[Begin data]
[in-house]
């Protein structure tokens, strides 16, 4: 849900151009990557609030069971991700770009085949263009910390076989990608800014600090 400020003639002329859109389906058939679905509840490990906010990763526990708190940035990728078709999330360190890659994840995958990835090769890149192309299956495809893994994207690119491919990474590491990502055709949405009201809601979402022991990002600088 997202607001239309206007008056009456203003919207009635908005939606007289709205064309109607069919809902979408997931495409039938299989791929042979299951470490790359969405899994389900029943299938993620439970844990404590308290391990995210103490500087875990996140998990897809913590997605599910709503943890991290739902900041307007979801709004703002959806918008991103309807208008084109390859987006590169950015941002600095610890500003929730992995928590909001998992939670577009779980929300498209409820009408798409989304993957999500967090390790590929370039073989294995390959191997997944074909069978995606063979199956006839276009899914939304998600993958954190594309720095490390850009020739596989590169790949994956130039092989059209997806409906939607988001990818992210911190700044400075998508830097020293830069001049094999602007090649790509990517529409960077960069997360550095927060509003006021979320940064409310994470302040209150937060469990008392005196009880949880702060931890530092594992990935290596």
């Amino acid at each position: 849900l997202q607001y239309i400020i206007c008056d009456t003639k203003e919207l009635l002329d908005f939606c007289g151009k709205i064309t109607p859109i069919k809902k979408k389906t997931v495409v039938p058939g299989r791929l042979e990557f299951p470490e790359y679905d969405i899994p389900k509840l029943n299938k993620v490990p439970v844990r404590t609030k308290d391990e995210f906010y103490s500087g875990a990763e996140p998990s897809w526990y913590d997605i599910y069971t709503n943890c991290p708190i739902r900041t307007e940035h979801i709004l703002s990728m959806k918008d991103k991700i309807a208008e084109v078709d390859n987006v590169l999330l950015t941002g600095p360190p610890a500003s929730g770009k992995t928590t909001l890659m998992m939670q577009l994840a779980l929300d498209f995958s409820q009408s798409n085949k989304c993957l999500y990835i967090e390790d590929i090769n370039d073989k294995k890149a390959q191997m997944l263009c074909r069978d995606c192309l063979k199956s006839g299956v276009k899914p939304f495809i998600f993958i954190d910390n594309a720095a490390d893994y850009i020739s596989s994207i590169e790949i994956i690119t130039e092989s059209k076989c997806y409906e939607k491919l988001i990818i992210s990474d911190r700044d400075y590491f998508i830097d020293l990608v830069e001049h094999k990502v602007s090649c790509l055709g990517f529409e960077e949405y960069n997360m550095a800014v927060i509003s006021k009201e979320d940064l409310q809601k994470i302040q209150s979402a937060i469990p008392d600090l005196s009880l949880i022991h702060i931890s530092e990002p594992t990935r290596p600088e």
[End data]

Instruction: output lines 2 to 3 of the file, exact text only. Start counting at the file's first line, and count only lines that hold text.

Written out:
């Protein structure tokens, strides 16, 4: 849900151009990557609030069971991700770009085949263009910390076989990608800014600090 400020003639002329859109389906058939679905509840490990906010990763526990708190940035990728078709999330360190890659994840995958990835090769890149192309299956495809893994994207690119491919990474590491990502055709949405009201809601979402022991990002600088 997202607001239309206007008056009456203003919207009635908005939606007289709205064309109607069919809902979408997931495409039938299989791929042979299951470490790359969405899994389900029943299938993620439970844990404590308290391990995210103490500087875990996140998990897809913590997605599910709503943890991290739902900041307007979801709004703002959806918008991103309807208008084109390859987006590169950015941002600095610890500003929730992995928590909001998992939670577009779980929300498209409820009408798409989304993957999500967090390790590929370039073989294995390959191997997944074909069978995606063979199956006839276009899914939304998600993958954190594309720095490390850009020739596989590169790949994956130039092989059209997806409906939607988001990818992210911190700044400075998508830097020293830069001049094999602007090649790509990517529409960077960069997360550095927060509003006021979320940064409310994470302040209150937060469990008392005196009880949880702060931890530092594992990935290596």
């Amino acid at each position: 849900l997202q607001y239309i400020i206007c008056d009456t003639k203003e919207l009635l002329d908005f939606c007289g151009k709205i064309t109607p859109i069919k809902k979408k389906t997931v495409v039938p058939g299989r791929l042979e990557f299951p470490e790359y679905d969405i899994p389900k509840l029943n299938k993620v490990p439970v844990r404590t609030k308290d391990e995210f906010y103490s500087g875990a990763e996140p998990s897809w526990y913590d997605i599910y069971t709503n943890c991290p708190i739902r900041t307007e940035h979801i709004l703002s990728m959806k918008d991103k991700i309807a208008e084109v078709d390859n987006v590169l999330l950015t941002g600095p360190p610890a500003s929730g770009k992995t928590t909001l890659m998992m939670q577009l994840a779980l929300d498209f995958s409820q009408s798409n085949k989304c993957l999500y990835i967090e390790d590929i090769n370039d073989k294995k890149a390959q191997m997944l263009c074909r069978d995606c192309l063979k199956s006839g299956v276009k899914p939304f495809i998600f993958i954190d910390n594309a720095a490390d893994y850009i020739s596989s994207i590169e790949i994956i690119t130039e092989s059209k076989c997806y409906e939607k491919l988001i990818i992210s990474d911190r700044d400075y590491f998508i830097d020293l990608v830069e001049h094999k990502v602007s090649c790509l055709g990517f529409e960077e949405y960069n997360m550095a800014v927060i509003s006021k009201e979320d940064l409310q809601k994470i302040q209150s979402a937060i469990p008392d600090l005196s009880l949880i022991h702060i931890s530092e990002p594992t990935r290596p600088e």